Rasul Bakhsh Rais wrote an excellent but sad, sad article in The Express Tribune entitled “Is this Jinnah’s Pakistan?” (September 11). Not only did he touch the collective nerve of all sensible citizens in Pakistan, he pointed out the kind of boorish, intolerant nation that we have become. “Can a society and state fall so low,” Rais asks, “that a person from a persecuted religious minority is hauled up and locked in prison for weeks without bail?” What on earth is happening in our country? Where is that sense of harmony and tolerance that the founding shepherd tried to instil in his flock? All we read about these days is that Shias are being targeted and killed in certain areas of the country, that members of the Christian community are, often on a capricious whim, being arrested on charges of committing blasphemy — and that frequent, forced public conversions of Hindus are taking place in Sindh.
Now here is the 64-dollar question: is the targeted killing of Shias not a form of terrorism, or does the label apply only to suicide bombers who blow up police stations, army installations and foreign missions? A number of people have asked me why the army was not doing something about it. In practice, it is the president that has to issue the order for the army to act. But our president, who is cocooned in an impregnable fortress in Islamabad where even the windows have been barred, is obviously not interested. He appears reluctant to stop the foreign funding that is fueling the home grown religious fundamentalists financing the many madrassas and militant organisations that preach hatred against the Americans and Europeans and different sects of Islam. Besides, his main occupation these days is planning another five-year term for himself and the PPP. And one of the ways he is doing this, according to Chaudhry Nisar Ali Khan, leader of the opposition in the National Assembly, is by spending billions of rupees of public money on bribing journalists and buying votes. Surely, a popularly elected president in a Peoples’ government would have visited the survivors of the two terrible fires in Karachi and Lahore, especially after his popularly elected chief minister in Sindh had stopped his labour minister from inspecting local factories. Were the workers who were burnt and killed in the factory not part of the People?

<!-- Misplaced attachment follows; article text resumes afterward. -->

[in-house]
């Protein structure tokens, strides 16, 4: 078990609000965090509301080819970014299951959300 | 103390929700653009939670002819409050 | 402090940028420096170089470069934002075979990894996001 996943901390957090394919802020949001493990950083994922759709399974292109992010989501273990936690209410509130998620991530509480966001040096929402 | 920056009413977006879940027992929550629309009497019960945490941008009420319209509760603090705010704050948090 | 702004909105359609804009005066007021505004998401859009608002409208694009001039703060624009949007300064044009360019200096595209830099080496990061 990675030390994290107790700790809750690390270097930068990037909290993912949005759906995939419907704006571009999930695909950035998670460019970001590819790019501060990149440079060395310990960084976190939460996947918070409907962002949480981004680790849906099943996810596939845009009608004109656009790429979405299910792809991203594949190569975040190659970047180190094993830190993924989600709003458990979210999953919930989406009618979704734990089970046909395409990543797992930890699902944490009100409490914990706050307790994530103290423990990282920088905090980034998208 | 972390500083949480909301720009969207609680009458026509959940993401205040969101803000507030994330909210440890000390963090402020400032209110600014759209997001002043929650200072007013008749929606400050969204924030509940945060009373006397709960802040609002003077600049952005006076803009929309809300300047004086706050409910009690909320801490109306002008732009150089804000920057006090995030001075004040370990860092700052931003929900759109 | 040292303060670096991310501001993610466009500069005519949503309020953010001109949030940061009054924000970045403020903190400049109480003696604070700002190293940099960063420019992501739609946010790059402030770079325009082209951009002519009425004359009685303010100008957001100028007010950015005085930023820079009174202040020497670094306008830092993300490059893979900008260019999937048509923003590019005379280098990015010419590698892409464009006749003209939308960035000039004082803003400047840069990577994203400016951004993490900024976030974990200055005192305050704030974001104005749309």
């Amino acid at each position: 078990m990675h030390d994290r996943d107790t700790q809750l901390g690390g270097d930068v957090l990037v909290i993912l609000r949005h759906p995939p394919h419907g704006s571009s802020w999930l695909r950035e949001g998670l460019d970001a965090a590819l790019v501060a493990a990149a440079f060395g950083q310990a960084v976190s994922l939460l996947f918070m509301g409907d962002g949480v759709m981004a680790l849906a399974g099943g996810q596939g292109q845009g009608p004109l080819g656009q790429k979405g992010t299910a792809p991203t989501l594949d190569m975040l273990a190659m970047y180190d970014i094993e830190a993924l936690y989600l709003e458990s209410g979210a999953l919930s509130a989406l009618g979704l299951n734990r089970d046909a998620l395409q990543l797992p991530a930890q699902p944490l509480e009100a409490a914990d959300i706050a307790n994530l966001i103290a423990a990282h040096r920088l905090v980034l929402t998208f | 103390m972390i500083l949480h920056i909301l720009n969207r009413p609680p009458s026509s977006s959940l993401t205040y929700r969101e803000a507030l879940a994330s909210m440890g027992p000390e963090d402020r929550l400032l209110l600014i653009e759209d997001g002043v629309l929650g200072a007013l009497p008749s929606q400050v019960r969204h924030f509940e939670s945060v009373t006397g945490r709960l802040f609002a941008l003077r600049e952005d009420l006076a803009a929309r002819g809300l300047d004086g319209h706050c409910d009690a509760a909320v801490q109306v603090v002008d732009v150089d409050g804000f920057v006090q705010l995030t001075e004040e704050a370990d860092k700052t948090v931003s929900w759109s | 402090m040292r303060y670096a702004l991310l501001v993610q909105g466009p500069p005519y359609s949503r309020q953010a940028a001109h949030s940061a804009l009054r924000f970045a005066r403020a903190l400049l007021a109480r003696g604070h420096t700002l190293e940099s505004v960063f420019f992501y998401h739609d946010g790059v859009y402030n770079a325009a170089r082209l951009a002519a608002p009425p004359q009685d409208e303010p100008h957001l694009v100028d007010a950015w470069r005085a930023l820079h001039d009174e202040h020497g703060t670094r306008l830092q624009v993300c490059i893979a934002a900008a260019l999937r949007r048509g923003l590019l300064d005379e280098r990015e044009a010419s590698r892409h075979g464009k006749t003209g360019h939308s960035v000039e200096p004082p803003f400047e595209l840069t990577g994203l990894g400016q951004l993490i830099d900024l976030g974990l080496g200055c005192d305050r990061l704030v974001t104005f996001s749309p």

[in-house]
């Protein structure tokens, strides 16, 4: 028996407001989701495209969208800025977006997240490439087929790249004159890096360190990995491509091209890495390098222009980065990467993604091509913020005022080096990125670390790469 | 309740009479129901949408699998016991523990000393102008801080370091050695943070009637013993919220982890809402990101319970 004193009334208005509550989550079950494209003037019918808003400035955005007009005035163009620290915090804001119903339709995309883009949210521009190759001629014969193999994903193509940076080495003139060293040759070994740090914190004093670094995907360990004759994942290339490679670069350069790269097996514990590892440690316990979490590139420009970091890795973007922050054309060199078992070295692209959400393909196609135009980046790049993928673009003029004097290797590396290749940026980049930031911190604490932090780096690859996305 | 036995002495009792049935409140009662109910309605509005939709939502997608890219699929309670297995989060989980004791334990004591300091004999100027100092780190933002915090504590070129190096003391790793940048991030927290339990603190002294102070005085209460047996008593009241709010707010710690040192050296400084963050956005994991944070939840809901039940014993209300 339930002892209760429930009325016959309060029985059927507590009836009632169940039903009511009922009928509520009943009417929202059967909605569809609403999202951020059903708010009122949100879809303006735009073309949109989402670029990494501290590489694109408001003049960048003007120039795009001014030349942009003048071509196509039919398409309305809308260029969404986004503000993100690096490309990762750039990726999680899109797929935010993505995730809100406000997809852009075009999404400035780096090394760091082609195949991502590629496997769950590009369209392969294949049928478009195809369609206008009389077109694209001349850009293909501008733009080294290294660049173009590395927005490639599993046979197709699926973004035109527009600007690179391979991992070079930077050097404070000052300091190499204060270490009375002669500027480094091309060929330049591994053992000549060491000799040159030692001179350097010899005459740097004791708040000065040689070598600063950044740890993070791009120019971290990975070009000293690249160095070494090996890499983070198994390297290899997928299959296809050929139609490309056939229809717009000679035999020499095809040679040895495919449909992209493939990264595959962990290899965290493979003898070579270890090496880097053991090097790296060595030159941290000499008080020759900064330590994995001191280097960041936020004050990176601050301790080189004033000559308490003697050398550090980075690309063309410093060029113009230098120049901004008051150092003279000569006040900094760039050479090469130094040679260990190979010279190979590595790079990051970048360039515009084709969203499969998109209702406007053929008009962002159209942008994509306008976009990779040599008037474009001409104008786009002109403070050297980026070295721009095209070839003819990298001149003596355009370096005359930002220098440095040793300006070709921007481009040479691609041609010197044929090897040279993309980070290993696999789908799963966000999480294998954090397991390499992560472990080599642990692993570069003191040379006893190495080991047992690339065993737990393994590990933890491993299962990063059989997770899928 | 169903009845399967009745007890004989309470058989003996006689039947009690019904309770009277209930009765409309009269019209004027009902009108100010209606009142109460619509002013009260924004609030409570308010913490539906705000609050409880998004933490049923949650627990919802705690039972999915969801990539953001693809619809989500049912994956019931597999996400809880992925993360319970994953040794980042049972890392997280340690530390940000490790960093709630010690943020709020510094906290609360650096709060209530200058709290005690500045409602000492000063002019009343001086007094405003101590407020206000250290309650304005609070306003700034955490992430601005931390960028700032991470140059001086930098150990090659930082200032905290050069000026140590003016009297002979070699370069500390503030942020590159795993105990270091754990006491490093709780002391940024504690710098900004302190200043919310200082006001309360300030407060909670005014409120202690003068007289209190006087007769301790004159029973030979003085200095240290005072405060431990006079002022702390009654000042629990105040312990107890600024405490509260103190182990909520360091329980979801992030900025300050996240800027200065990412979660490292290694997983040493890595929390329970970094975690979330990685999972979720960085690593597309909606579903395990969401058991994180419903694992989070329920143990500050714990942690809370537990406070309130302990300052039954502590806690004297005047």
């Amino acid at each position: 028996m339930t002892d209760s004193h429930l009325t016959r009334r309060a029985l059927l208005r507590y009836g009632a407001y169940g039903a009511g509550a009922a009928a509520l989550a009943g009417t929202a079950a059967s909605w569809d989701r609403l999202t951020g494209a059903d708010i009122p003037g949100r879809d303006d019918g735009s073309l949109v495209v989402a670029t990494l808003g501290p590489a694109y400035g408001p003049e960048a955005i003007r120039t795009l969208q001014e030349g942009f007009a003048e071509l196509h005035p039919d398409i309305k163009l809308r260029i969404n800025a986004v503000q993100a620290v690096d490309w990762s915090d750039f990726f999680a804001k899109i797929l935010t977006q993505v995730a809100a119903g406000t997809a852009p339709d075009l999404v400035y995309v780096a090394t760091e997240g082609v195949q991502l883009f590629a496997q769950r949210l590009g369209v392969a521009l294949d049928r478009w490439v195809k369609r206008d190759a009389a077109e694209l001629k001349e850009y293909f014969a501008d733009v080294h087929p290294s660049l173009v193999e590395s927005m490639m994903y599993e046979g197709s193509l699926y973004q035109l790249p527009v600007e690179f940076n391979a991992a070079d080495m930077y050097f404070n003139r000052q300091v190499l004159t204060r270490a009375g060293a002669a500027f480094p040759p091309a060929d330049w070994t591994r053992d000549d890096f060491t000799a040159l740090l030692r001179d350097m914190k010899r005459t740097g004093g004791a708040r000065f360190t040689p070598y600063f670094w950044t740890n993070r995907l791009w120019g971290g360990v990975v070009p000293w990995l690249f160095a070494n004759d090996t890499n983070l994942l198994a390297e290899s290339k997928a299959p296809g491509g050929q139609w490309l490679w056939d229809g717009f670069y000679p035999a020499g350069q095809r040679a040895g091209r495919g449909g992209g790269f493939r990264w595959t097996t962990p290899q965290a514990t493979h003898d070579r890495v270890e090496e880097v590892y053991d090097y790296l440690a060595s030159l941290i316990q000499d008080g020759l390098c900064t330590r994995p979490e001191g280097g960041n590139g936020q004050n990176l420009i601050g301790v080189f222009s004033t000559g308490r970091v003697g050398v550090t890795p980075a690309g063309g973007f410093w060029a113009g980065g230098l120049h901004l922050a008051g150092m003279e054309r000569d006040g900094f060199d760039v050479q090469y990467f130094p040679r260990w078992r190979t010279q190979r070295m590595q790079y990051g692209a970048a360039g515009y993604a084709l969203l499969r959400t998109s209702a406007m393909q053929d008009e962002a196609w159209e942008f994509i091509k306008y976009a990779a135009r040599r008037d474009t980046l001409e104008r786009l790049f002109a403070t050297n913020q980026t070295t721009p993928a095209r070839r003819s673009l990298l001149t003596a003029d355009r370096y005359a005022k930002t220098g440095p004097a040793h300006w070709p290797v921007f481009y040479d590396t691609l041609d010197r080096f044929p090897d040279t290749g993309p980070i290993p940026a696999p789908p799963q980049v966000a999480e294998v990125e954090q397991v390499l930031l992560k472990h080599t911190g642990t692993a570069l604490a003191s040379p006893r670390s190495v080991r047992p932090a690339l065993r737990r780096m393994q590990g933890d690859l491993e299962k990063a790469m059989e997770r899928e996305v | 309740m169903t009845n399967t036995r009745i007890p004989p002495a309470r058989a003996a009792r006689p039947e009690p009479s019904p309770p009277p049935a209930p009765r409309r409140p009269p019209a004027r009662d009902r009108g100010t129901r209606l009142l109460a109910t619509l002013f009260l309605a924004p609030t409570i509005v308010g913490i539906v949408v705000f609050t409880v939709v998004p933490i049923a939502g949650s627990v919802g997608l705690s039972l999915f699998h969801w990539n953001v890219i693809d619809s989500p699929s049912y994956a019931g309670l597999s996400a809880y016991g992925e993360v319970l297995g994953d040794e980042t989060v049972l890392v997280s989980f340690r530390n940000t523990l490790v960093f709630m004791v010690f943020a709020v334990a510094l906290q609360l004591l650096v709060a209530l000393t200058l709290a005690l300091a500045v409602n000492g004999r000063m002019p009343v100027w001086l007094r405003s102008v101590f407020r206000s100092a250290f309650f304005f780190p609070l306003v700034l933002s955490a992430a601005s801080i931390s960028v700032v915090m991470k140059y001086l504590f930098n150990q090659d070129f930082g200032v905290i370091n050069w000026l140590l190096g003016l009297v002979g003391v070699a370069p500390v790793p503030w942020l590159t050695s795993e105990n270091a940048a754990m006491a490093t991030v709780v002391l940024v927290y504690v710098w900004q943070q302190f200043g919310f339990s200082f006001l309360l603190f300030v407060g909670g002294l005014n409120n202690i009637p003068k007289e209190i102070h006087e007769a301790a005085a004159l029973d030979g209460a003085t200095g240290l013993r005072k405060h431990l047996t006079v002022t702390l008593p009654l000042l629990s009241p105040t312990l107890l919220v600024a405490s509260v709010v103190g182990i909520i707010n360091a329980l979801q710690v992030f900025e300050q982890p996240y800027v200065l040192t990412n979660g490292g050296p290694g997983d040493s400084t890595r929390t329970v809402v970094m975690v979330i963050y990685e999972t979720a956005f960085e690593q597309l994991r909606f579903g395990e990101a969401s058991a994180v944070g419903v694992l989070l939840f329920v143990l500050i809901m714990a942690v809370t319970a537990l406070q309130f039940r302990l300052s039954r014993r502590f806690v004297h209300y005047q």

I wonder how many citizens of Pakistan know that the founder of this nation was a Shia. If the country had not been wrenched out of the subcontinent in 1947, many of the schmucks who have ended up as secretaries and ministers in democratic and military set-ups would, in all likelihood in an undivided India have been junior clerks, driving tractors or trams or selling manjan in buses. Of course, not everybody who came over or was already here was a yahoo. We have had our share of good administrators, doctors, scientists and bankers. But, regrettably, the quality of the political and military leadership has been abysmal to say the least. What is most unfortunate is that in this climate of fear the silent majority remains silent. There is the odd protest, but it is never against issues that strike at the very core of our constitution. Pakistan is slowly turning into a police state with strong religious undertones — which is the very antithesis of what was preached by the founder of our nation. Regrettably, the people have lost the will to stand up and fight, because what was once considered reprehensible is now the accepted norm.
Published in The Express Tribune, September 16th, 2012.
More in OpinionSee you in court